I’m staunchly supportive of early sex education, I’m certainly all for childhood body positivity—especially in these days of surgical and Photoshop fantasy—and I also don’t think the efficacy or value of children’s programming should me measured by its appeal to adults—sometimes kids shows are visually and aurally lurid to compete with a clamorous world (also, a lot of kids just have bad taste at that age). However, the body positive kids’ sex education web show “Baby! Love Your Body!” really challenges my allegiance to a carefree and liberated vision of childhood. It’s intended for children as young as three, but maybe it shouldn’t be?
Borne of energetic French feminists “Fannie Sosa” and “Poussy Draama” (who—shocker—both belong to an art collective called School of No Big Deal), “Baby! Love Your Body!” is what happens when the impetus for cultural liberalism—apparently at all costs—supersedes all instinct for appealing to a popular audience. It starts with a value-neutral tour of vaginal slang, with all your favorites included. Then it makes a quick left turn with two people dressed up as raver vaginas. From there we see some confusingly metaphorical portrayals of sex and masturbation interpreted with erratic dancing, and then it just completely abandons narrative with a “Through the Looking Glass” love canal adventure. Yes… someone enters a vagina and a psychedelic journey ensures.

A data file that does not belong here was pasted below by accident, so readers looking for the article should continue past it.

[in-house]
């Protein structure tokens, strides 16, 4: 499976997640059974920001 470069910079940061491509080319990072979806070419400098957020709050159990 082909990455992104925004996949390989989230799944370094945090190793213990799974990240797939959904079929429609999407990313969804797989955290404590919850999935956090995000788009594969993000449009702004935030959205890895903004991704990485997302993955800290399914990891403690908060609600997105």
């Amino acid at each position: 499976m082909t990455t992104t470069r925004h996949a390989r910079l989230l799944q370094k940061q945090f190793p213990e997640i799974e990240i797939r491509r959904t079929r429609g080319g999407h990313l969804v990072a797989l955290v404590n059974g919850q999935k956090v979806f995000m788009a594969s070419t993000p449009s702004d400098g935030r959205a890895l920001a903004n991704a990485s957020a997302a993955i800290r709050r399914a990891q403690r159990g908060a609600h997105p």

There is only one episode so far, but it’s been done in English and in French—I’ve blessed you all with the disorientingly English-dubbed version below. The tone is manic with the sort of exhausting, heavy-handed enthusiasm and good cheer that afflicts so much children’s programming these days, but I could see kids responding well to it even if I didn’t. I give Fannie and Poussy a hard time, but in spite of some some absurdly prudish backlash, I think the show could actually be useful—if parents can handle the acid-trip presentation. For those of you who might prefer a more sedate teaching tool—may I suggest a nice, sterile anatomy textbook, preferably in Danish.